How I Pick Apps And Portable Games

Sometimes a screenshot doesn't do an app justice... other times, it doesn't tell the full story.

Between my iPod Touch and my Epic, I have pretty much every cool app and/or game I could care to have.

That isnít to say I wonít be downloading more. Iíve been pretty fortunate on my choices of apps and I have yet to purchase one that isnít something I use on a semi-regular basis. Iíd like to say that itís because Iím awesome (which I am) but in this case, Iíve actually had a little help.

Iím not the type to be taken in by a pretty screenshot or to make impulse purchases online. I typically go in armed with some form of information before I make a purchase. If youíve had a few digital lemons in your purchase history, let me give you a few hints on how to avoid them in the future.

Your first source of information for app or game purchases for your portable device is most likely your friends and that isnít necessarily a bad thing. However, you have to consider the friend youíre talking to before making a purchase. Are they the type who like more flash in their apps than substance? Do they have 20 different soundboards that they use to torment you on long trips? If their taste is different from yours in another entertainment media (like TV or movies), you might want to think twice before taking their advice on an app they say is a ďmust download???.

The second place you might find advice on apps would be tech or gaming sites (*ahem* Like this one) which again isnít a bad thing. Many of the sites I visit have entire articles dedicated to specific apps or might only mention something in passing in an article about a device. Again, you have to consider the source. Is the site youíre reading geared towards casual gamers and you consider yourself a hardcore gamer? Are you reading about a game on a site that typically reviews hardware? Have you ever purchased a game or app based on the advice of the site and had it be a flop for you? Make sure the opinions youíre reading match up with yours more often than not before acting on it.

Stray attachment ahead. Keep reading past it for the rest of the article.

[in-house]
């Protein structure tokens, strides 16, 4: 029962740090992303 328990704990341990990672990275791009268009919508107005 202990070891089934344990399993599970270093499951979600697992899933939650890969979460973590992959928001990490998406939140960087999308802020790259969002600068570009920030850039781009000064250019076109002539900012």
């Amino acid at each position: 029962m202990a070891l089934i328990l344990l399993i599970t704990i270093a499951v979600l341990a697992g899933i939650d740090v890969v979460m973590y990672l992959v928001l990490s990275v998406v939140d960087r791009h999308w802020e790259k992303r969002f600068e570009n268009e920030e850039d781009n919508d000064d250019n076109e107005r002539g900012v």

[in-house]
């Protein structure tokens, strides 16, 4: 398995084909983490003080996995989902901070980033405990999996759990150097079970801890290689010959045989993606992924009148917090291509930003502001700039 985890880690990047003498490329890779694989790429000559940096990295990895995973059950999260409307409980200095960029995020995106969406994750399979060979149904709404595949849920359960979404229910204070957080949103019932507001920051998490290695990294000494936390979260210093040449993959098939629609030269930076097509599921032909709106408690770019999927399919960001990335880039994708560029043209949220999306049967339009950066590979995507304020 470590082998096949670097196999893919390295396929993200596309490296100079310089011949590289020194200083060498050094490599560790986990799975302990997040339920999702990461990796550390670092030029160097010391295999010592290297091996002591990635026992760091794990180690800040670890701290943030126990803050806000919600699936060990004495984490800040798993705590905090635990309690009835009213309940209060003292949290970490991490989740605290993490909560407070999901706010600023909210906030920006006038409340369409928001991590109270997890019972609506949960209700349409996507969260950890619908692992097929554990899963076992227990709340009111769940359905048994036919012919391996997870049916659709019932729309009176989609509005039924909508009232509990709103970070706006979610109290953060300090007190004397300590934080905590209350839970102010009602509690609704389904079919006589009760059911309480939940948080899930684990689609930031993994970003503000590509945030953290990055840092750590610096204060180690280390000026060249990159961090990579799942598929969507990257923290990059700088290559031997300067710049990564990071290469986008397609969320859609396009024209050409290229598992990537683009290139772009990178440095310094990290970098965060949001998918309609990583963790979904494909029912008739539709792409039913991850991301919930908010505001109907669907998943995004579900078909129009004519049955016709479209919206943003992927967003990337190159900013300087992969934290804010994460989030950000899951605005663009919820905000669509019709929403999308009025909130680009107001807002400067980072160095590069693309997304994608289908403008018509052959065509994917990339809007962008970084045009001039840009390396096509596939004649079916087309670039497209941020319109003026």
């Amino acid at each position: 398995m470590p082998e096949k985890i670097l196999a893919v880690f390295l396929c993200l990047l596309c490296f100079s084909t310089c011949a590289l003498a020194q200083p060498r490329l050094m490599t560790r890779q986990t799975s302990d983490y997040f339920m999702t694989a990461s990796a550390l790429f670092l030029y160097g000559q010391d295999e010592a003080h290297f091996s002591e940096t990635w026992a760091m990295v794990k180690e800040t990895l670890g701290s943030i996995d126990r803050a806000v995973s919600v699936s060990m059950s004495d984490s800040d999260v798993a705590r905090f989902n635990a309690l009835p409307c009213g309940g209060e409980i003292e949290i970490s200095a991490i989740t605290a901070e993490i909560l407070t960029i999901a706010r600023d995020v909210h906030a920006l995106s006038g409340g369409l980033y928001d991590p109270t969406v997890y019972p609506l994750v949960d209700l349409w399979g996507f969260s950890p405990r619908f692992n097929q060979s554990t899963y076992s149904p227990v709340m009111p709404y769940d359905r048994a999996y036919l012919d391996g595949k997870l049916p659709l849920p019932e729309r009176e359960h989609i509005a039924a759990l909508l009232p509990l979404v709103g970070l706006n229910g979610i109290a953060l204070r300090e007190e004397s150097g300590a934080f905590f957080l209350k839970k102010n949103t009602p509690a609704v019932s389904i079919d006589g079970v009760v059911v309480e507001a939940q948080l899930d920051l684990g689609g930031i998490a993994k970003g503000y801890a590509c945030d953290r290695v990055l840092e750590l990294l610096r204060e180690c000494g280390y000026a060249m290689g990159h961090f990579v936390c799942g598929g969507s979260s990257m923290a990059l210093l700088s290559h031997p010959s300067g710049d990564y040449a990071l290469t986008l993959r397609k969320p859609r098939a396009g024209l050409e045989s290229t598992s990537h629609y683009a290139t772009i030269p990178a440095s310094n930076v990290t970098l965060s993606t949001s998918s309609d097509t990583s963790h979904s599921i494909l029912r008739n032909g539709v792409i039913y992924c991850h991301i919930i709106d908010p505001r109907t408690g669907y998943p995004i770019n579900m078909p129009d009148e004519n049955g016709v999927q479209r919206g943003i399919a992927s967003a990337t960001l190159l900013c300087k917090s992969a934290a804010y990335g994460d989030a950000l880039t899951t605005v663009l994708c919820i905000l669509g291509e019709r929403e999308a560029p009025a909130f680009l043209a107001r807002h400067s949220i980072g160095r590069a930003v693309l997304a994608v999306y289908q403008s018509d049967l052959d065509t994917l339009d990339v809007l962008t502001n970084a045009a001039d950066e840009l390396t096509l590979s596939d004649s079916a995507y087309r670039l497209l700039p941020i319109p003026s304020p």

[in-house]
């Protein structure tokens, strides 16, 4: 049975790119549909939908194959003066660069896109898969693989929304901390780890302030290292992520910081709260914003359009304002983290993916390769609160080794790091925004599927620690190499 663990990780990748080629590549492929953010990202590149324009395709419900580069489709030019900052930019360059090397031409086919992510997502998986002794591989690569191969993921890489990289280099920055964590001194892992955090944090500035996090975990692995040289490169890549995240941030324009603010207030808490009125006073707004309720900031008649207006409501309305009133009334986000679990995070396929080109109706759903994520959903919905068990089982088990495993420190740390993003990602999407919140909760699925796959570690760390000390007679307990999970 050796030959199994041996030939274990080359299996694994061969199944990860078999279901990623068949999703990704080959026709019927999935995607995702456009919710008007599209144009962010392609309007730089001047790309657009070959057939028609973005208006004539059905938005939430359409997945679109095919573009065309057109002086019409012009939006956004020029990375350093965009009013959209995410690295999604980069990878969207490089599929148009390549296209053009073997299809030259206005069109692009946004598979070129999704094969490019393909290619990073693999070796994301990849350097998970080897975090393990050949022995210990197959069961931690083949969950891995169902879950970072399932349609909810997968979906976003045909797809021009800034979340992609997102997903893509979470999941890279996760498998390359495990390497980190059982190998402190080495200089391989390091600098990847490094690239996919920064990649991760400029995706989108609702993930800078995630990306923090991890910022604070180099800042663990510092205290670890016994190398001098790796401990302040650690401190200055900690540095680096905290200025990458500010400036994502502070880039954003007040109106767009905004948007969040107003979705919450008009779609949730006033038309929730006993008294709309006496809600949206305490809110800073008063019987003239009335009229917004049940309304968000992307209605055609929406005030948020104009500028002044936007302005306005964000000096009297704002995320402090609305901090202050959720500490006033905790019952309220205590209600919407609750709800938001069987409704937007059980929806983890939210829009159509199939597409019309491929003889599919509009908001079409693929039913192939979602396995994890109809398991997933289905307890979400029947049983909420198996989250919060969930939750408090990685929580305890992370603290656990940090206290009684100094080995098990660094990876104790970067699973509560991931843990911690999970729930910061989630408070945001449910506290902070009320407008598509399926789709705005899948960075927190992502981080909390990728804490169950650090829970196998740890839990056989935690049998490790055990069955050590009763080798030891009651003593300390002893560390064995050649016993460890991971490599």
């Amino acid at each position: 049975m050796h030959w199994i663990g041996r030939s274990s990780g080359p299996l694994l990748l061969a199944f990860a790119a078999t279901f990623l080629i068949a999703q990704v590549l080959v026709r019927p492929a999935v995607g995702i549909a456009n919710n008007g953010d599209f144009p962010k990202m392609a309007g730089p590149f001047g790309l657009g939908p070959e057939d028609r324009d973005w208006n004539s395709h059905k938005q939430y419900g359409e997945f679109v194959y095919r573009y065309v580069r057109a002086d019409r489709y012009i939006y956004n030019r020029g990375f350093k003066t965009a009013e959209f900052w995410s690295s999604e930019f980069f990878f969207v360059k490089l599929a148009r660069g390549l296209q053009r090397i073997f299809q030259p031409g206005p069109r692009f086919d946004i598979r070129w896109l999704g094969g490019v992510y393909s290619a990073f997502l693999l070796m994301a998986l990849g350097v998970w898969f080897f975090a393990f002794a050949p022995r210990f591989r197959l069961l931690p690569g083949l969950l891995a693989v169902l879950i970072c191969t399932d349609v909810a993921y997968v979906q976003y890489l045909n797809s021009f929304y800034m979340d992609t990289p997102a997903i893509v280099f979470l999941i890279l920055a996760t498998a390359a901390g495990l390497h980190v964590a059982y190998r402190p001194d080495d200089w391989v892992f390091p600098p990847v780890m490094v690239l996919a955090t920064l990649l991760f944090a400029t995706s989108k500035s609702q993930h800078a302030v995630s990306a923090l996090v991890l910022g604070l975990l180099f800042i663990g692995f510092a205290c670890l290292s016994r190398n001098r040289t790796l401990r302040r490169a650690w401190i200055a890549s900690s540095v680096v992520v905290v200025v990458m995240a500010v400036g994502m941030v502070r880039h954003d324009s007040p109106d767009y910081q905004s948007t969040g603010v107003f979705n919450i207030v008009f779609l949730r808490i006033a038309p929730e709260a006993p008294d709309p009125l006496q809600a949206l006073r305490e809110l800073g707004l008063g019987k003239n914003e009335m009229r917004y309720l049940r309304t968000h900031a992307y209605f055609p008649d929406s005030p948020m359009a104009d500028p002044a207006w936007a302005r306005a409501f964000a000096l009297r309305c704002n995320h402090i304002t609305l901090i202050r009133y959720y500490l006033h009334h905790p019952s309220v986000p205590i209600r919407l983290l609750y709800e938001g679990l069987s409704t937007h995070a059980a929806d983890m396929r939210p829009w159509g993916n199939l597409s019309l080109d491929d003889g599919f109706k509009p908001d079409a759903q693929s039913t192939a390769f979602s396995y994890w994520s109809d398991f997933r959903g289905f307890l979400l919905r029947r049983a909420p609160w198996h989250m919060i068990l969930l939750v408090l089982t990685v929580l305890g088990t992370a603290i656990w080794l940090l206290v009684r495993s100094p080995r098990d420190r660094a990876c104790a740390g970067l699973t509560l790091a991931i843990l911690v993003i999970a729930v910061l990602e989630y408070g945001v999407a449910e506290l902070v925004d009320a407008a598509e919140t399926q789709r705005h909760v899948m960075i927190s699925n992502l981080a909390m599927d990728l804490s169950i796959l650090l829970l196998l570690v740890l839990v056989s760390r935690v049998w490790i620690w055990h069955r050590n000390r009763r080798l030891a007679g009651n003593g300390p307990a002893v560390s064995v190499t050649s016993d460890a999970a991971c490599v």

Many people quote the reviews of the apps as the deciding point. But when I ask, they never go past the initial three or four reviews and typically donít even read the reviews, instead choosing to rely on how many stars an app has been awarded by reviewers. This is what I like to refer to as a mistakeÖ

There are, unfortunately, app creators who are not above using false accounts to promote and recommend their own apps. This can come in the form of using the accounts to push a sub-par review off of the front page or last three reviews in order to make their product look better. If you want the skinny on a particular app, take the time to fully read a few randomly chosen reviews from *all* of the reviews, not just the first three or four.

Lite and beta versions can often be downloaded to try out before you decide to purchase...

Keep in mind that a large majority of the apps out there have a ďlite??? version, something you can download before you decide to purchase and see if you like it or not. Itís worth the few extra minutes to try on a pair of shoes before you just go and buy them, right? Same principle applies here.

Finally, I recommend a quick search on the company or persons that produce the app youíre looking at. If thereís any potential foul play or if the company has a track record of producing crappy, buggy apps, youíre going to find out pretty quick just by typing in their name in the search bar.

Remember, it might only be a buck here or a buck there but it adds upÖ and crap is crap no matter how pretty the bow on the package itís presented in.

Gritskrieg Ė End of Line

Posted By Gritskrieg

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